Part science-fiction, part horror and part psychological thriller, it tells of an isolated Antarctic research facility that discovers a flying saucer long buried in the ice. Investigation leads to finding the saucer's sole inhabitant not too far away and taking the BEM-sicle back to the Ice Station for analysis.
Of course, it escapes and this particular ET has a special talent—it can "pretend" to be anyone it has killed and "absorbed." Hiding in plain sight, the "Thing" starts picking off the scientists one by one, while the humans among them start to worry which of their (dwindling) number could be the wolf in sheep's clothing.
Paranoia strikes deep, but "The Thing" strikes deeper, able to replicate the men down to their blood-cells, which provides them with a nifty test to see who's genuine and who's a "Thing"-a-ma-job—take a blood-sample and dip a hot wire into it, and the alien-cells react and start to metamorphose, while the human hemoglobin merely sizzles.
Eventually, the alien is trapped by the scientists, while it is constructing an anti-grav ship to escape, forcing it outside into the cold, where it is torched by the scientists. Humanity triumphs that the alien has been thwarted from fleeing or spreading itself to another outpost. All's right with the world, especially considering that no other visit has occurred since the first ship crashed twenty million years before. No other invasion is expected anytime soon. The end.
From its origins in the August 1938 issue of "Astounding Stories," the tight, compact story was first adapted for the screen by Charles Lederer (with assists from Ben Hecht) and the film's producer, one of the great directors of American film, who put such a personal stamp on it that, to this day, there is debate about just how much work on it the listed director of record actually did. And that man's influence has taken over the DNA of his film's clones, so powerful is his influence and legacy.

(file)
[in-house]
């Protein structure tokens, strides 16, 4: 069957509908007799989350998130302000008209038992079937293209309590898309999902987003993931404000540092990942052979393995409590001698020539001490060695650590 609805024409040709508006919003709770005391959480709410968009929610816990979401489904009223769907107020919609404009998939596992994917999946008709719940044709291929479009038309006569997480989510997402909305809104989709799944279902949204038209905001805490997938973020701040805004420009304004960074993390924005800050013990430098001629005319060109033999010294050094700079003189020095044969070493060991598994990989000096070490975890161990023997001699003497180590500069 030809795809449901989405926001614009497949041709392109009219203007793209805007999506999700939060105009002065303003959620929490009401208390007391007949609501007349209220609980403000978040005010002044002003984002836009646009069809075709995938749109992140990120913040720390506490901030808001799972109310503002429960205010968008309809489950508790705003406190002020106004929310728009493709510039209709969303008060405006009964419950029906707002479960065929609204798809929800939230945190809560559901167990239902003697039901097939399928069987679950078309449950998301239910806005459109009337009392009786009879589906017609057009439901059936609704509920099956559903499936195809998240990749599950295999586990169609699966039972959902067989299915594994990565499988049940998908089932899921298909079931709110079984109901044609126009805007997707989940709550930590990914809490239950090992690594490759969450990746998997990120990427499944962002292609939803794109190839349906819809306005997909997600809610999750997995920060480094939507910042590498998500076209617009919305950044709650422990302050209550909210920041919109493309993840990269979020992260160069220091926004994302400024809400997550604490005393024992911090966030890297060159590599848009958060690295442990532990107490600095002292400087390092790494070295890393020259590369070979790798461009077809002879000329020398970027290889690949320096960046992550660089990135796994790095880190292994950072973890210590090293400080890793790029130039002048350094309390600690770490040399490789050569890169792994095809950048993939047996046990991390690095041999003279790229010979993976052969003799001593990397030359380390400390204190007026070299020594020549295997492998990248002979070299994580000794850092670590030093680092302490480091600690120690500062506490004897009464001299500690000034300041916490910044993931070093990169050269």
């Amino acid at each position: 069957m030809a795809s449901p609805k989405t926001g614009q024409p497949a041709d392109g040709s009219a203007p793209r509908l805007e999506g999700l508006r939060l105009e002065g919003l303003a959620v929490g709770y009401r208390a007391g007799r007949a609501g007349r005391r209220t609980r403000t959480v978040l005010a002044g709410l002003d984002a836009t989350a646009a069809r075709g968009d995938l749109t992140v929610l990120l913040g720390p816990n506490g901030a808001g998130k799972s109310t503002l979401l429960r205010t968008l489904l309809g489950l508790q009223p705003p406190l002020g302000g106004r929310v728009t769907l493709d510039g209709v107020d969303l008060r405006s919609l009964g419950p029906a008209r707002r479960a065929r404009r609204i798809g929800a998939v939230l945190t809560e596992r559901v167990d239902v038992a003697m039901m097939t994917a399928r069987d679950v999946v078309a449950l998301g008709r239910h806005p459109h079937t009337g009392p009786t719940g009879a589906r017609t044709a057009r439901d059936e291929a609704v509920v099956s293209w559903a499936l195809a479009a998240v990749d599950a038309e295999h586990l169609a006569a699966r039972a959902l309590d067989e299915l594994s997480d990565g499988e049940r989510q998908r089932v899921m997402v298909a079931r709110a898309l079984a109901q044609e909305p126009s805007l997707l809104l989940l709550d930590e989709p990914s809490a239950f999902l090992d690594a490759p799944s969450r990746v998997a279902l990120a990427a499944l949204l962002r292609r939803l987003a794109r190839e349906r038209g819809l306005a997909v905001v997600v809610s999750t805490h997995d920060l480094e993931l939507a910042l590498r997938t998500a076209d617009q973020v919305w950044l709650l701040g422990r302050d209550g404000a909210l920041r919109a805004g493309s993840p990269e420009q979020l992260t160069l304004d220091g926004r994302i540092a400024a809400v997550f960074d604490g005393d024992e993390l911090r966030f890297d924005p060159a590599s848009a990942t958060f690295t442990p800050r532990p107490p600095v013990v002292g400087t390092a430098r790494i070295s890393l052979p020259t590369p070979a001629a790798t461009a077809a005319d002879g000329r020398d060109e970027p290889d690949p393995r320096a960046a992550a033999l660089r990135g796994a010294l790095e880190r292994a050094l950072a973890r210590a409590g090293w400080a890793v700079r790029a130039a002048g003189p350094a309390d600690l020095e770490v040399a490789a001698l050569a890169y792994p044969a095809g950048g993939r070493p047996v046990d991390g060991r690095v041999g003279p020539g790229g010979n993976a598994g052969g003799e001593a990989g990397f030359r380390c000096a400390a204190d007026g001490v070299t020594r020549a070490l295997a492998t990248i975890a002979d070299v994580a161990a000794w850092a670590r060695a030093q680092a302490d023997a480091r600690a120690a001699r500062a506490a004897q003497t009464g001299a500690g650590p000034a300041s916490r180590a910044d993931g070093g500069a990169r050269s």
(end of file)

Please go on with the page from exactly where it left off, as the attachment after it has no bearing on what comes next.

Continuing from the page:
|The researchers take a measurement of the saucer.
Hawksian team-work in The Thing (from Another World)
😀😀😀😀😀😀😀😀😀😀😀😀😀😀😀😀😀😀😀😀😀😀👽😀😀😀😀😀😀😀😀😀😀😀😀😀😀😀😀😀😀😀😀😀The Thing (From Another World) (Christian Nyby, 1951). Yes, it says "Christian Nyby" in the credits, but the film is such a prime example of Executive Producer Howard Hawks' style that folks just assume he had a hand in directing it as well. He almost certainly re-wrote the script, as it crackles with wit, banter, and includes the requisite "Hawks woman" who's tough enough to play with "the boys." In fact, the dialogue and human interplay are better than the film deserves and is more entertaining than the "monster movie" that is at its frozen core.